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Published: What’s Your Grief – Books & Broken Hearts

The website What’s Your Grief published a piece I wrote this summer. It highlights three contemporary middle-grade books that are ideal for facilitating meaningful conversations and classroom activities about trauma, grief, and loss with students. I’ll admit I was drawn to Rob Harrell’s book, Wink, because of the cover. The orange pops and the simple illustration is eye-catching (pun intended). The fictional story of Ross Maloy is based on Harrell’s real-life trials of going through middle school with a rare eye cancer. As I do with most books I preview for sharing with students, I listened to this book and then checked out the physical copy from my school’s library. One of Harrell’s masterful lines resonated with me each time: Eventually, the day got dark and ran out the way even the worst days do.     Rajani LaRocca’s debut is all about duality: family traditions and fitting in, gains and losses, life and death. An art teacher at North Country School recommended the work to me and its lyrical prose did not disappoint. Reha is the main character, an Indian-American teen in the mid-1980s, who tells her story in one powerful stanza after another. In addition to working as a writer, LaRocca is also a medical doctor. I can’t say enough about Michelle Cuevas’s sweet book, complete with whimsical illustrations, about young Stella and her black hole, Larry. This story includes so much about grief (Stella’s dad died) and growth (navigating out of the black hole) in real and…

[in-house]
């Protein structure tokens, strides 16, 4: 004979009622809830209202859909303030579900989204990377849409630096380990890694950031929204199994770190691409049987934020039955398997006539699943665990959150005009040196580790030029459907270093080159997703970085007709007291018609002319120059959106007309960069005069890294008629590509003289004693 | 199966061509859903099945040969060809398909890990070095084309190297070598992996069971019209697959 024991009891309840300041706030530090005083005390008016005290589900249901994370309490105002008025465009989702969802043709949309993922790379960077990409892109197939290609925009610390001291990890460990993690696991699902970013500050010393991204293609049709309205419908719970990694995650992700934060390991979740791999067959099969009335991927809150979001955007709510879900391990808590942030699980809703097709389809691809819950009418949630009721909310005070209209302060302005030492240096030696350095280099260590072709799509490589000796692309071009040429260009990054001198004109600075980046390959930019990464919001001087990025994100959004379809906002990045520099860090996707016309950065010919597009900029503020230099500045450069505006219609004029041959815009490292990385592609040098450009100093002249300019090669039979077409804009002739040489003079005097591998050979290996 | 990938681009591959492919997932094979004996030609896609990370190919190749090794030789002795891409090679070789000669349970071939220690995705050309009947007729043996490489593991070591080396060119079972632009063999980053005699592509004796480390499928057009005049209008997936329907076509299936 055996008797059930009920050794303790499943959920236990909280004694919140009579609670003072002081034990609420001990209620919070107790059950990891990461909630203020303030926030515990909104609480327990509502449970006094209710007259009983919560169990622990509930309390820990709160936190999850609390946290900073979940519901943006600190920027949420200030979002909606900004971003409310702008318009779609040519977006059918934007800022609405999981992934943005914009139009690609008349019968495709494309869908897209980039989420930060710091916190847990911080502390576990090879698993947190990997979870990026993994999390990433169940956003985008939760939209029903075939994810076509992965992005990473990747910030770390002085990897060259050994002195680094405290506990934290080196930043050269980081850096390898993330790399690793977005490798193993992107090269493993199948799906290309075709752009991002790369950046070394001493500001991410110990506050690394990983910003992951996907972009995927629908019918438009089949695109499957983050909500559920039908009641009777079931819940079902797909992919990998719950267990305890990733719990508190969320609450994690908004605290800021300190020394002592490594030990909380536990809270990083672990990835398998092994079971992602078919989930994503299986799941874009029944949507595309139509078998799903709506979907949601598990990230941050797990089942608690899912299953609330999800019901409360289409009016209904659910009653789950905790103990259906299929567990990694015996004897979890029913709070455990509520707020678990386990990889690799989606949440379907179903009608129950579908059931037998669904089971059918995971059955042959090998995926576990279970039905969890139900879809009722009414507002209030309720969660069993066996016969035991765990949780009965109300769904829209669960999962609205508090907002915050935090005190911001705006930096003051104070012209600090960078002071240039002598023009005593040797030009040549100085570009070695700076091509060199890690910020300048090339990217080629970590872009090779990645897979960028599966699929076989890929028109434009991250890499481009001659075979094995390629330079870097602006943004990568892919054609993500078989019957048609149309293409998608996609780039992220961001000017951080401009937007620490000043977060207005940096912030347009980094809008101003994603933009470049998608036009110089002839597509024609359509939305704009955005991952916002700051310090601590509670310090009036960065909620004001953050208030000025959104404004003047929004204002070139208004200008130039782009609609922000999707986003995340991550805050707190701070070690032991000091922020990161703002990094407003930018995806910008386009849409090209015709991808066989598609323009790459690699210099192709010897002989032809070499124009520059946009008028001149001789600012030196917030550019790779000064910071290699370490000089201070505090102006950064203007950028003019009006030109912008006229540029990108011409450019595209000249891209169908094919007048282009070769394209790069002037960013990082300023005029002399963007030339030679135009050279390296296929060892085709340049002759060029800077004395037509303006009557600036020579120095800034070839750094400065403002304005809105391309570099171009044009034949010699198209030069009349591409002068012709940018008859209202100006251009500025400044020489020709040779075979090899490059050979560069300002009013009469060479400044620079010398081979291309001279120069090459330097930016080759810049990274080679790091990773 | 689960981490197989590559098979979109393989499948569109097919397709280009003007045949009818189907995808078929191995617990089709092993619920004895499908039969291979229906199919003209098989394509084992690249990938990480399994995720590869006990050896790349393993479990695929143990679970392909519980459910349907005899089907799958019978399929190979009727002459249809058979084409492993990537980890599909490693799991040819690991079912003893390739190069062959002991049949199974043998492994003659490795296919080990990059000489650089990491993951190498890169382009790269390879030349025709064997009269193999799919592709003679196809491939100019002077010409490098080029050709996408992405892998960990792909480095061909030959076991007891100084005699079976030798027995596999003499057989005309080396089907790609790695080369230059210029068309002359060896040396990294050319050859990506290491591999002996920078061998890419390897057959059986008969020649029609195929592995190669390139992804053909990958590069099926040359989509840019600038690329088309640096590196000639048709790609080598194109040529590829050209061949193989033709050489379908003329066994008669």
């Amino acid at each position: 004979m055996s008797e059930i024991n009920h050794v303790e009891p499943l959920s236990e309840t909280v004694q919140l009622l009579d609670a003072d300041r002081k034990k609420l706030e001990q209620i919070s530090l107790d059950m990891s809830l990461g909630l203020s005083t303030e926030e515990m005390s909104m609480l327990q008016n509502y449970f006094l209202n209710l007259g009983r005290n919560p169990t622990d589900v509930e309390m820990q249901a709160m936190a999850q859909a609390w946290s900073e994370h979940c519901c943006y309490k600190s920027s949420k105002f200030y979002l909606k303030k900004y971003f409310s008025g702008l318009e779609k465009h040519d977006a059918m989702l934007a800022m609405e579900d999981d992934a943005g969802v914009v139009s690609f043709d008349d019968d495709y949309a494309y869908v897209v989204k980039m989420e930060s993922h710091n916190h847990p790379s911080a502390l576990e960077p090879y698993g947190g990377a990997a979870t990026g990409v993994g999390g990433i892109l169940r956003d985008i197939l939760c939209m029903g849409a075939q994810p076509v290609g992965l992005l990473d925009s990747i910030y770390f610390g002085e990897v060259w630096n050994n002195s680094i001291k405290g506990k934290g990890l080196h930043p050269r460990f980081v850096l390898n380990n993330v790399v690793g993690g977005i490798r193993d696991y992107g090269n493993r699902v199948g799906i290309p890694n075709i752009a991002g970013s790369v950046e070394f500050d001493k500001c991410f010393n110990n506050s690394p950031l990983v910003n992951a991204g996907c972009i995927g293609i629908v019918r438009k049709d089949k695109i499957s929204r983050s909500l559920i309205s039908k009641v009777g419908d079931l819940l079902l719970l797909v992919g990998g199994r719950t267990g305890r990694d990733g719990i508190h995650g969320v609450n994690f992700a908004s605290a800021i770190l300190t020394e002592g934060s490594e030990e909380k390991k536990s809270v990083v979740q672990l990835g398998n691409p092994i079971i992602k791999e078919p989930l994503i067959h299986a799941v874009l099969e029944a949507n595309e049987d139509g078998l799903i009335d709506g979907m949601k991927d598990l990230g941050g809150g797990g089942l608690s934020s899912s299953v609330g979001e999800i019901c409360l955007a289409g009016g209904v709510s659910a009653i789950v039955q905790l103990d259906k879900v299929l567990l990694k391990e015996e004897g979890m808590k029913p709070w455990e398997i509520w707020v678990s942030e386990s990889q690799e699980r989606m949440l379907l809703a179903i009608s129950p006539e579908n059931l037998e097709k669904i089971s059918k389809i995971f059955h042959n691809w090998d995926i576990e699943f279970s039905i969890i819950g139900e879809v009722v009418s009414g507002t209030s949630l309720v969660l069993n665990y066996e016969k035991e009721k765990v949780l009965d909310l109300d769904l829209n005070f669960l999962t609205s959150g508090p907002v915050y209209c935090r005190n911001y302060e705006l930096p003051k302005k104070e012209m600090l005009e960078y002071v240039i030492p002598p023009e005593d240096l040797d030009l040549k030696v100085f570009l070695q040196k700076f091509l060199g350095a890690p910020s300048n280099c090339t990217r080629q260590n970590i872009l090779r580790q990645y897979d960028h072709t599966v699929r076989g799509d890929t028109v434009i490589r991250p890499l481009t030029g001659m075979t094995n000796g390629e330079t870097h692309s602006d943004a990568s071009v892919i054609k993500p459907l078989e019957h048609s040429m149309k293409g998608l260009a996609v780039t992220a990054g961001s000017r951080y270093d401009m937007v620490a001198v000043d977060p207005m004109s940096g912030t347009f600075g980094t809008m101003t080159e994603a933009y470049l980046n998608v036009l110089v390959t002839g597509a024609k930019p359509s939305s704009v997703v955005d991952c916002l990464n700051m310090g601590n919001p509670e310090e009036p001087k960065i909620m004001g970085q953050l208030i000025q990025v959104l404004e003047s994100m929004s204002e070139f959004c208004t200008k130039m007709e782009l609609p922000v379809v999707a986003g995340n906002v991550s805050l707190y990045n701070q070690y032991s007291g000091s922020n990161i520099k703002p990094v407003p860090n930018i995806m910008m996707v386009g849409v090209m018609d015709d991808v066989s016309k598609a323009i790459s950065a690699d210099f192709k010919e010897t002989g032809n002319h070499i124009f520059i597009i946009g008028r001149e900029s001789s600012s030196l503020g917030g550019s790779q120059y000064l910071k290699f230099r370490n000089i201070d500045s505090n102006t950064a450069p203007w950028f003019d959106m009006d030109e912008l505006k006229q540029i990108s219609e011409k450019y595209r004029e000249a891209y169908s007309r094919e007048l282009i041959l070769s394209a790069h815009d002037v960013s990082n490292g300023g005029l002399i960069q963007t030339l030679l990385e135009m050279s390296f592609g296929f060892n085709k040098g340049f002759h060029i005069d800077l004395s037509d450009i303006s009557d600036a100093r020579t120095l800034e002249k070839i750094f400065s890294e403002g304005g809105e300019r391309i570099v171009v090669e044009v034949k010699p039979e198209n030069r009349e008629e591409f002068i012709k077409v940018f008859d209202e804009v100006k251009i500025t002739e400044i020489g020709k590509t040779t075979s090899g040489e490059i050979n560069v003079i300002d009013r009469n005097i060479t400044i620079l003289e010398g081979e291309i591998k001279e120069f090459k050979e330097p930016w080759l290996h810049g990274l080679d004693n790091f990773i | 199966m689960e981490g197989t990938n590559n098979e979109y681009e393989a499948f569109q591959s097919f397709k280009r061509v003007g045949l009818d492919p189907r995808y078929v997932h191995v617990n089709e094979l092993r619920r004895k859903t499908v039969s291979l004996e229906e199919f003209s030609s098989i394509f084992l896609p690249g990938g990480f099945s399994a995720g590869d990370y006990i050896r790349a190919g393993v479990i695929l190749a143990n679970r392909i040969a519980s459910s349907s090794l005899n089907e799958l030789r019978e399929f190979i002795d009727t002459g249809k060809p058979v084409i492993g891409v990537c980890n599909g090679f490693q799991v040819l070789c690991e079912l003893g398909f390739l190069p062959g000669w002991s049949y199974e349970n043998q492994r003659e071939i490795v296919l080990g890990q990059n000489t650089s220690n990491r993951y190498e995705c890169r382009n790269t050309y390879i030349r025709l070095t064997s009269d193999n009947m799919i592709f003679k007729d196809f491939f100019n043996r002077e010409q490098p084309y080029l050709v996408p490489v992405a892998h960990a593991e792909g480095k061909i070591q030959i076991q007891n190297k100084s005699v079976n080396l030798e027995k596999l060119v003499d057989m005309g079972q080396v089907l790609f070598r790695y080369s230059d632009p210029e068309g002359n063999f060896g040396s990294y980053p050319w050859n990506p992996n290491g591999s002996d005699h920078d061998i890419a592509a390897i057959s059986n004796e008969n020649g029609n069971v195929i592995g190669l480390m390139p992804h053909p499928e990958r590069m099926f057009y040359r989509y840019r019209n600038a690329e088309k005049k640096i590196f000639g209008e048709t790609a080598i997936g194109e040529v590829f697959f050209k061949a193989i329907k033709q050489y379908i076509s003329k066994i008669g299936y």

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Bottoms Up

When I was in grad school, I wore what I thought was a wide variety of outfits; however, a classmate made an observation that gave me pause (sketch 1). Not long after that, I worked at The Crisis Center and the executive director smiled cheerfully when I walked in after the weekend (sketch 2).  I ditched a lot of vests and miss some of them now. Once I started knitting, I became a fan of scarves and wear them pretty religiously. Students have pointed out that I have a lot of scarves, but I no longer feel embarrassed or weird about my clothing choices. I’ve aged into a comfortable style that’s all my own. My younger son and I shared lots of clothing and footwear for a short period of time. That crossover was special. He loved vibrant colors and patterns, but didn’t really like to shop. I scoured thrift stores and retail outlets for the rich hues and textures he requested. I embraced those missions with gusto, knowing whatever fit me well would likely work on him, and I loved sharing the treasures I’d discovered. While I was away at a conference, I found purple pull-on shoes on the sale rack at a sporting goods store downtown. He happily donned them to complement his pink and red attire for the school’s Valentine’s Day dance that year. One winter vacation, we all piled into the car to spend a day in Burlington, Vermont together. We hunted for the pale green…